posted on 01/12/21
They take place every Tuesday from 1 February to 1 March at 4.30pm (GMT) and, including Q&A, will probably last just under an hour. They are available for viewing for eight weeks after the last episode is streamed (26 April 2022).
This opening talk provides cultural, geographical and historical context for a region characterised, above all, by its nearly 800 years of Muslim rule. In creating a framework for understanding Andalucía and its rich cultural heritage, we will consider the important legacy of the Phoenicians, the Romans and the Visigoths, and their relevance to Andalucía’s later history.
Military leaders loyal to the Umayyad caliph in Damascus first arrived in the Iberian peninsula at the behest of the Visigoths, who were eager to resolve a succession dispute. However, Umayyad rule in the region did not properly start until they were themselves deposed in Damascus by the Abbasid dynasty. The subsequent rise of the Umayyad, in what they named al-Andalus, left to posterity the wonderful Mesquita in Córdoba and the ruins of their caliphal city at Madīnat al-Zaḥrā’, destroyed after their fall in 1031.
Following the collapse of the Umayyads, al-Andalus fragmented into a number of taifas, or petty kingdoms. With encroaching Christian monarchs from the north increasingly claiming Muslim-held territories, the formerly nomadic African Berbers came to the aid of the taifa kings and went on to rule al-Andalus for 200 years. Often characterised as religiously pious and bereft of artistic sentiment, in fact, the Almoravid and later the Almohad dynasties contributed hugely to the development of Andalucían art and architecture, above all in their capital, Seville.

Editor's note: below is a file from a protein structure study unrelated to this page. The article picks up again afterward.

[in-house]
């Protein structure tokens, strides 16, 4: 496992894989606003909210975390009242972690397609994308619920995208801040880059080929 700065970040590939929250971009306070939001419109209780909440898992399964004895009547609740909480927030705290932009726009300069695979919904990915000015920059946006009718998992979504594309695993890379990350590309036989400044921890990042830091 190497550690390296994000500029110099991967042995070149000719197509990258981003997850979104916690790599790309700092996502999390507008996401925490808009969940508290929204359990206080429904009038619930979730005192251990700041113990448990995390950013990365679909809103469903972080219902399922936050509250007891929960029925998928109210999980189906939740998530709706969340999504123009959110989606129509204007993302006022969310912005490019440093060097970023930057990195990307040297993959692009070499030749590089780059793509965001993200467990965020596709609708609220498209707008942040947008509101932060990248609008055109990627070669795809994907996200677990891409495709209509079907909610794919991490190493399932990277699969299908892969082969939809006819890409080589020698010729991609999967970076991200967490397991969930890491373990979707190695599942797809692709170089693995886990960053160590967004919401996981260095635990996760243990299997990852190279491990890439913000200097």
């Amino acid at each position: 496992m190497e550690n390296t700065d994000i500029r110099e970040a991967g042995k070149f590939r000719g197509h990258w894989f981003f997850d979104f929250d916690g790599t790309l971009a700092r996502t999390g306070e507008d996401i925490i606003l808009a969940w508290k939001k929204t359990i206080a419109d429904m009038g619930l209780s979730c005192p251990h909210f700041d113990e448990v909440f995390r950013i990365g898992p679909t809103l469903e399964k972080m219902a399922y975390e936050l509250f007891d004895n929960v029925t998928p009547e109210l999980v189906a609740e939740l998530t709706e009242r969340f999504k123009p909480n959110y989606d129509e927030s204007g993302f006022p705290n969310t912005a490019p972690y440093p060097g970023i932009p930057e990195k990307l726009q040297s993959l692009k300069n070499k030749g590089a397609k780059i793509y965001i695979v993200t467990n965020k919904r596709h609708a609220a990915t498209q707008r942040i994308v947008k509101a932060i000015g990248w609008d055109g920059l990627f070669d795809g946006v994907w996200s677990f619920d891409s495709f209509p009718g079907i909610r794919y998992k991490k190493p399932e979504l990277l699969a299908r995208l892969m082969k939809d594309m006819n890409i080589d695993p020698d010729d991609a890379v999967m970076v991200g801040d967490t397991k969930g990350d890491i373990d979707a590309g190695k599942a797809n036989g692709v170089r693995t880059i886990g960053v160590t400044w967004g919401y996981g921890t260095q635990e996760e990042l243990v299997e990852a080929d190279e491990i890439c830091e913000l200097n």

The Emirate of Granada was the last Muslim-held territory in the Iberian peninsula, and the palatine city of the Alhambra was the seat of the ruling Nasrid dynasty. This talk covers the Alhambra’s fascinating, if chequered, history, from the construction and significance of its most important remaining buildings, their gradual deterioration from the reign of Philip II of Spain onwards, the picturesque art and myths that ensued, to the regeneration of the Alhambra, such that today it is Spain’s most visited historic monument.
In January 1492, the fall of Granada to the Catholic Monarchs ended almost eight centuries of Muslim rule in the peninsula. However, the architectural and decorative styles typical of Muslim al-Andalus continued to inform the tastes of the Christian elite in Andalucía, in their buildings, furnishings, and ceramics. These styles are known as Mudéjar, a Spanish corruption of an Arabic word, mudajjan, meaning servile. This talk follows the development of Mudéjar taste in Andalucía, at a time when the Greco-Roman Renaissance predominated throughout much of Europe.
Following a successful career in academic publishing in the humanities, Philippa was reviews editor on the magazine History Today for five years. She is now an independent lecturer and researcher, and a tutor in art history at the Oxford University Department for Continuing Education. Philippa’s broad academic interests look at the many societies and cultures that have given Andalucía, Sicily, and the rest of the Mediterranean basin, their rich and diverse architectural and artistic heritage.
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